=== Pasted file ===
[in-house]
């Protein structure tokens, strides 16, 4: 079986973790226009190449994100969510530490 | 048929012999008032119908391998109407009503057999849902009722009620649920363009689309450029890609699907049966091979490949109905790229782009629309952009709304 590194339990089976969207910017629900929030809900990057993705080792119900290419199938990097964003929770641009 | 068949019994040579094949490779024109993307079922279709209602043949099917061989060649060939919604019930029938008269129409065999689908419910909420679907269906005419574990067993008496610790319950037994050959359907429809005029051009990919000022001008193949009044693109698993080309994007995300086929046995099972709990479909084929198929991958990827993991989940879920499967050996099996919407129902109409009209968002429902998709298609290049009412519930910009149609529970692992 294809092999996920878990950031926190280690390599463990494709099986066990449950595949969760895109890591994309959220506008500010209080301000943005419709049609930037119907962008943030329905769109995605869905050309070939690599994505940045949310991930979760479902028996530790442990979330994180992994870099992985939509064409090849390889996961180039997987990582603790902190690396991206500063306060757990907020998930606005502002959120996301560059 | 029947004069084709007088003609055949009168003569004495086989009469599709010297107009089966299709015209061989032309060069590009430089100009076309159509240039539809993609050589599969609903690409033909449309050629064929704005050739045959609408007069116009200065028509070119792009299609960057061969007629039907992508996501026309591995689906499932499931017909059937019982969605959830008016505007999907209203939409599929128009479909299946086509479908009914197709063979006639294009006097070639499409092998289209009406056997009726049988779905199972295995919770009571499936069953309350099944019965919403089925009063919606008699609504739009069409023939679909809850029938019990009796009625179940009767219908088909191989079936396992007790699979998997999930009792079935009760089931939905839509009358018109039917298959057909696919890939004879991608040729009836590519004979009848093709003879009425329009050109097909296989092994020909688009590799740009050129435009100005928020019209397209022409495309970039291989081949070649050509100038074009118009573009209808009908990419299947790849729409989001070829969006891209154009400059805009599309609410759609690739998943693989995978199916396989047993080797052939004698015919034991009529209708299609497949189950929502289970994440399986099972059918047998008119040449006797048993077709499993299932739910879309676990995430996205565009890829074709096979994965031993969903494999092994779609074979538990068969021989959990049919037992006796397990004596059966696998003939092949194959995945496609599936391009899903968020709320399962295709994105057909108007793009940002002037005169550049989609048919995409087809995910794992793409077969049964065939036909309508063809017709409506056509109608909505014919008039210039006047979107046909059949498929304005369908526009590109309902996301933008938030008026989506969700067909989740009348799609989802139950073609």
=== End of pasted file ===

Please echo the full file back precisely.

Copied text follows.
[in-house]
């Protein structure tokens, strides 16, 4: 079986973790226009190449994100969510530490 | 048929012999008032119908391998109407009503057999849902009722009620649920363009689309450029890609699907049966091979490949109905790229782009629309952009709304 590194339990089976969207910017629900929030809900990057993705080792119900290419199938990097964003929770641009 | 068949019994040579094949490779024109993307079922279709209602043949099917061989060649060939919604019930029938008269129409065999689908419910909420679907269906005419574990067993008496610790319950037994050959359907429809005029051009990919000022001008193949009044693109698993080309994007995300086929046995099972709990479909084929198929991958990827993991989940879920499967050996099996919407129902109409009209968002429902998709298609290049009412519930910009149609529970692992 294809092999996920878990950031926190280690390599463990494709099986066990449950595949969760895109890591994309959220506008500010209080301000943005419709049609930037119907962008943030329905769109995605869905050309070939690599994505940045949310991930979760479902028996530790442990979330994180992994870099992985939509064409090849390889996961180039997987990582603790902190690396991206500063306060757990907020998930606005502002959120996301560059 | 029947004069084709007088003609055949009168003569004495086989009469599709010297107009089966299709015209061989032309060069590009430089100009076309159509240039539809993609050589599969609903690409033909449309050629064929704005050739045959609408007069116009200065028509070119792009299609960057061969007629039907992508996501026309591995689906499932499931017909059937019982969605959830008016505007999907209203939409599929128009479909299946086509479908009914197709063979006639294009006097070639499409092998289209009406056997009726049988779905199972295995919770009571499936069953309350099944019965919403089925009063919606008699609504739009069409023939679909809850029938019990009796009625179940009767219908088909191989079936396992007790699979998997999930009792079935009760089931939905839509009358018109039917298959057909696919890939004879991608040729009836590519004979009848093709003879009425329009050109097909296989092994020909688009590799740009050129435009100005928020019209397209022409495309970039291989081949070649050509100038074009118009573009209808009908990419299947790849729409989001070829969006891209154009400059805009599309609410759609690739998943693989995978199916396989047993080797052939004698015919034991009529209708299609497949189950929502289970994440399986099972059918047998008119040449006797048993077709499993299932739910879309676990995430996205565009890829074709096979994965031993969903494999092994779609074979538990068969021989959990049919037992006796397990004596059966696998003939092949194959995945496609599936391009899903968020709320399962295709994105057909108007793009940002002037005169550049989609048919995409087809995910794992793409077969049964065939036909309508063809017709409506056509109608909505014919008039210039006047979107046909059949498929304005369908526009590109309902996301933008938030008026989506969700067909989740009348799609989802139950073609």